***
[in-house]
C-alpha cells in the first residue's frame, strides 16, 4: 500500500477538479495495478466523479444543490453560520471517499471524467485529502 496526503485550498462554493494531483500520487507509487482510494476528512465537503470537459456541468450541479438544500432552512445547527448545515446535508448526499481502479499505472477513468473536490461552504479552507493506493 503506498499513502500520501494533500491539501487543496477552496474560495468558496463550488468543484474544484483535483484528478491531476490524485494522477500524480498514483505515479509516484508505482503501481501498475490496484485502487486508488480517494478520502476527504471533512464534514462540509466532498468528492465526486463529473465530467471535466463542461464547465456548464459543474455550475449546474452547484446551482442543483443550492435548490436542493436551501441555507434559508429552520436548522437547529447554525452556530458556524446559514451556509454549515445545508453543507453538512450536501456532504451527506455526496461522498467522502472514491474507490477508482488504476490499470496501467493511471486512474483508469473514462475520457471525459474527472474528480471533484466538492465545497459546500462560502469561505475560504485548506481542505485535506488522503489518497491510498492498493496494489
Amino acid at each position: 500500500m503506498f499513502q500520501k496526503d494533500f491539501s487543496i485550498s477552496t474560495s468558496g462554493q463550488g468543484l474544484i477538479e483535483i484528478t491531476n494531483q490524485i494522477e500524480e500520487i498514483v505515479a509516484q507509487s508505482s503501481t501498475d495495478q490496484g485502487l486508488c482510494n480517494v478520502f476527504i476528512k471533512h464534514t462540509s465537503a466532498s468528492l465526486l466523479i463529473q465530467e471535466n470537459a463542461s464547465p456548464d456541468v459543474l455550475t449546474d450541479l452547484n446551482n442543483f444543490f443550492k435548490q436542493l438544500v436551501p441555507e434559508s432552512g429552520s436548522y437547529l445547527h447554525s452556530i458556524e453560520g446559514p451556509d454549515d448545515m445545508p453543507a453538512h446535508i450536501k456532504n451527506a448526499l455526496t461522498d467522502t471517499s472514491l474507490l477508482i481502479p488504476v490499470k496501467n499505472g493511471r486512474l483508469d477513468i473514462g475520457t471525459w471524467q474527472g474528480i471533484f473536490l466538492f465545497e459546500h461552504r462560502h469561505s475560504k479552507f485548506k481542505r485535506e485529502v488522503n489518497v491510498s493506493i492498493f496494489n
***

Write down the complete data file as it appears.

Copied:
[in-house]
C-alpha cells in the first residue's frame, strides 16, 4: 500500500477538479495495478466523479444543490453560520471517499471524467485529502 496526503485550498462554493494531483500520487507509487482510494476528512465537503470537459456541468450541479438544500432552512445547527448545515446535508448526499481502479499505472477513468473536490461552504479552507493506493 503506498499513502500520501494533500491539501487543496477552496474560495468558496463550488468543484474544484483535483484528478491531476490524485494522477500524480498514483505515479509516484508505482503501481501498475490496484485502487486508488480517494478520502476527504471533512464534514462540509466532498468528492465526486463529473465530467471535466463542461464547465456548464459543474455550475449546474452547484446551482442543483443550492435548490436542493436551501441555507434559508429552520436548522437547529447554525452556530458556524446559514451556509454549515445545508453543507453538512450536501456532504451527506455526496461522498467522502472514491474507490477508482488504476490499470496501467493511471486512474483508469473514462475520457471525459474527472474528480471533484466538492465545497459546500462560502469561505475560504485548506481542505485535506488522503489518497491510498492498493496494489
Amino acid at each position: 500500500m503506498f499513502q500520501k496526503d494533500f491539501s487543496i485550498s477552496t474560495s468558496g462554493q463550488g468543484l474544484i477538479e483535483i484528478t491531476n494531483q490524485i494522477e500524480e500520487i498514483v505515479a509516484q507509487s508505482s503501481t501498475d495495478q490496484g485502487l486508488c482510494n480517494v478520502f476527504i476528512k471533512h464534514t462540509s465537503a466532498s468528492l465526486l466523479i463529473q465530467e471535466n470537459a463542461s464547465p456548464d456541468v459543474l455550475t449546474d450541479l452547484n446551482n442543483f444543490f443550492k435548490q436542493l438544500v436551501p441555507e434559508s432552512g429552520s436548522y437547529l445547527h447554525s452556530i458556524e453560520g446559514p451556509d454549515d448545515m445545508p453543507a453538512h446535508i450536501k456532504n451527506a448526499l455526496t461522498d467522502t471517499s472514491l474507490l477508482i481502479p488504476v490499470k496501467n499505472g493511471r486512474l483508469d477513468i473514462g475520457t471525459w471524467q474527472g474528480i471533484f473536490l466538492f465545497e459546500h461552504r462560502h469561505s475560504k479552507f485548506k481542505r485535506e485529502v488522503n489518497v491510498s493506493i492498493f496494489n